The fourth day of the waning moon, Monday. On this occasion, Lady Angkatan, and her relative whose name is Bukah, the children of the Honourable Namwaran, were awarded a document of complete pardon from the Commander-in-Chief of Tundun, represented by the Lord Minister of Pailah, Jayadewa.
Di krama dang Hwan Namwaran dengan dang kayastha shuddha nu di parlappas hutang da walenda Kati 1 Suwarna 8 di hadapan dang Huwan Nayaka tuhan Puliran Kasumuran dang Hwan Nayaka tuhan Pailah barjadi ganashakti.
This means that, through the Honourable Scribe, the Honourable Namwaran is totally cleared of his salary-related debts of 1 Katî and 8 Suwarna, before the Honorable Lord Minister of Puliran Kasumuran; by the authority of the Lord Minister of Pailah, represented by Ganashakti.
the Honourable and widely renowned Lord Minister of Binwagan, represented by Bisruta. And, with his whole family, upon ordered of the Lord Minister of Dewata, represented by the Chief of Medang, because of his loyalty as a subject of the Commander-in-Chief.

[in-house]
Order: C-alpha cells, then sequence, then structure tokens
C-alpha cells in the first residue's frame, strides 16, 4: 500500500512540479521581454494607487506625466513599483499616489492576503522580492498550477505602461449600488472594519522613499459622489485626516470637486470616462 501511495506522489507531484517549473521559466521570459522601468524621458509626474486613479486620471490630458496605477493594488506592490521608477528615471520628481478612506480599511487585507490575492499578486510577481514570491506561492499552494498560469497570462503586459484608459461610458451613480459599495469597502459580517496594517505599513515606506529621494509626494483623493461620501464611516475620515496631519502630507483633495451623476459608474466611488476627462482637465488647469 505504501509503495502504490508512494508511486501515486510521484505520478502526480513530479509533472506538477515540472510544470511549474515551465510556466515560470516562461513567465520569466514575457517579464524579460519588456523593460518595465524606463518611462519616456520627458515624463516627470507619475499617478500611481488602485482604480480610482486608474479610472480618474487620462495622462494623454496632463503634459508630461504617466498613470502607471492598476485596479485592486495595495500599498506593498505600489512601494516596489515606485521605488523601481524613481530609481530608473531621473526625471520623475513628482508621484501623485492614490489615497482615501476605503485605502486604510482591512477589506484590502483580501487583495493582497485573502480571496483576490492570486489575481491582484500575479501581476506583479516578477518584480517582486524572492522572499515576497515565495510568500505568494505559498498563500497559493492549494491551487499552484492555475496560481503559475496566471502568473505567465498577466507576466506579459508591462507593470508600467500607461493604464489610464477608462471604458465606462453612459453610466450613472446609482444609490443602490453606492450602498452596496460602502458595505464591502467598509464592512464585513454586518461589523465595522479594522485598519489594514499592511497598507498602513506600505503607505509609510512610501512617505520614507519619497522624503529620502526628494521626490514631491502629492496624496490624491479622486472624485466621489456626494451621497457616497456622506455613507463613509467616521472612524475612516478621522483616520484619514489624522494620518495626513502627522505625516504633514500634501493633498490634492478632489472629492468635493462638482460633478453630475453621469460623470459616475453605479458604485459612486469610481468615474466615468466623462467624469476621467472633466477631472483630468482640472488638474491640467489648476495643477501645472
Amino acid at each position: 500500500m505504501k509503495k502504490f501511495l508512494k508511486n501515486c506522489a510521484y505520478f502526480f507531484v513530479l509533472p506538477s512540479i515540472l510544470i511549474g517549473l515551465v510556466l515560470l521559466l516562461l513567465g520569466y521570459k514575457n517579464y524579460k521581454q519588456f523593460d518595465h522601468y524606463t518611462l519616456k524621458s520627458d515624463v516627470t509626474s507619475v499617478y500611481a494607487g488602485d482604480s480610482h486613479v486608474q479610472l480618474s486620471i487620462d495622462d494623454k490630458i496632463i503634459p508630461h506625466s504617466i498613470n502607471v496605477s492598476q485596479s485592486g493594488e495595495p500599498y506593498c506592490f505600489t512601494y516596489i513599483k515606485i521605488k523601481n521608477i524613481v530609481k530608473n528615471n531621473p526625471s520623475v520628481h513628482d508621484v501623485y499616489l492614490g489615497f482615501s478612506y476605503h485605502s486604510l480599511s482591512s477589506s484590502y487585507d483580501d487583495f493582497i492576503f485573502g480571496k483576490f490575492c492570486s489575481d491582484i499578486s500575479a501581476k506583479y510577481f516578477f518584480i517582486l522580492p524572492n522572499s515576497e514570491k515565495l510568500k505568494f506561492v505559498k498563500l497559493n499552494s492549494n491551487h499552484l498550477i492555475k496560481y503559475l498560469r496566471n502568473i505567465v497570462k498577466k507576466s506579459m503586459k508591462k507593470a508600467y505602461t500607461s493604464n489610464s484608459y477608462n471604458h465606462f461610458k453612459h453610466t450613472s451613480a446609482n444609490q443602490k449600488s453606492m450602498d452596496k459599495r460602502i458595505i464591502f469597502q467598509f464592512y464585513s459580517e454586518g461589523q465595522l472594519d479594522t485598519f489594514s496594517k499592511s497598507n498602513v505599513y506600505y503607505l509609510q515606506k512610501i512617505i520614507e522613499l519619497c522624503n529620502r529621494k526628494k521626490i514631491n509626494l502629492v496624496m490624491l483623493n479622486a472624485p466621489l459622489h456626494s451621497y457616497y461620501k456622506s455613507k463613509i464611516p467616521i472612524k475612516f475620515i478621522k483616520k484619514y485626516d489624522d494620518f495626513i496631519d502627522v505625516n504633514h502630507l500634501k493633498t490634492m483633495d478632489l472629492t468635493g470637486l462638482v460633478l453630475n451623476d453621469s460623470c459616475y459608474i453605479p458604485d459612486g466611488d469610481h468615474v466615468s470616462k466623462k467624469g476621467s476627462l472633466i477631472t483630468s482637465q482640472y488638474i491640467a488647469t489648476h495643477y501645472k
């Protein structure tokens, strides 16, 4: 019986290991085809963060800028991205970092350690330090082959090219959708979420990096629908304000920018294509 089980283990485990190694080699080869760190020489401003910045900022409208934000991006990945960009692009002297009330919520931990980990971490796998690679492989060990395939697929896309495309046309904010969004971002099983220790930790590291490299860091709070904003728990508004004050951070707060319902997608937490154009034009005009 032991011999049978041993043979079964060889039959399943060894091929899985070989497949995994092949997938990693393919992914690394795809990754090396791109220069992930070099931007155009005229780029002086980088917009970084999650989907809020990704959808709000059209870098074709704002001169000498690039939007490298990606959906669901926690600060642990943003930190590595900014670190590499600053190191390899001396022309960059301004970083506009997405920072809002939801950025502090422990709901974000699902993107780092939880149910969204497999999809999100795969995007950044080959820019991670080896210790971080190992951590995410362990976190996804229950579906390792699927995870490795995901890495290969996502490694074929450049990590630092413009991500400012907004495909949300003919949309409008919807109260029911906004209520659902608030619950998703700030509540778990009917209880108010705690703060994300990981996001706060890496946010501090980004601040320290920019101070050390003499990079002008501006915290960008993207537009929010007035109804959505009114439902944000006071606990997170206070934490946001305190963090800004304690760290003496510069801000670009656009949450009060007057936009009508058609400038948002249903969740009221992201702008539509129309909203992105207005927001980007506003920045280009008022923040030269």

Ya makanya sadanya anak cucu dang Hwan Namwaran shuddha ya kapawaris dihutang da dang Hwan Namwaran di sang pamegat Dewata.
Therefore, the living descendants of the Honorable Namwaran are cleared of all debts of the Honourable Namwaran to the Lord Minister of Dewata.
Ini gerang syat syapanta ha pashkat ding ari kamudyan ada gerang urang barujara welung lappas hutang da dang Hwa
This, in any case, whosoever, sometime in the future, who shall state that the debt is not yet cleared of the Honourable...
Modern Tagalog translation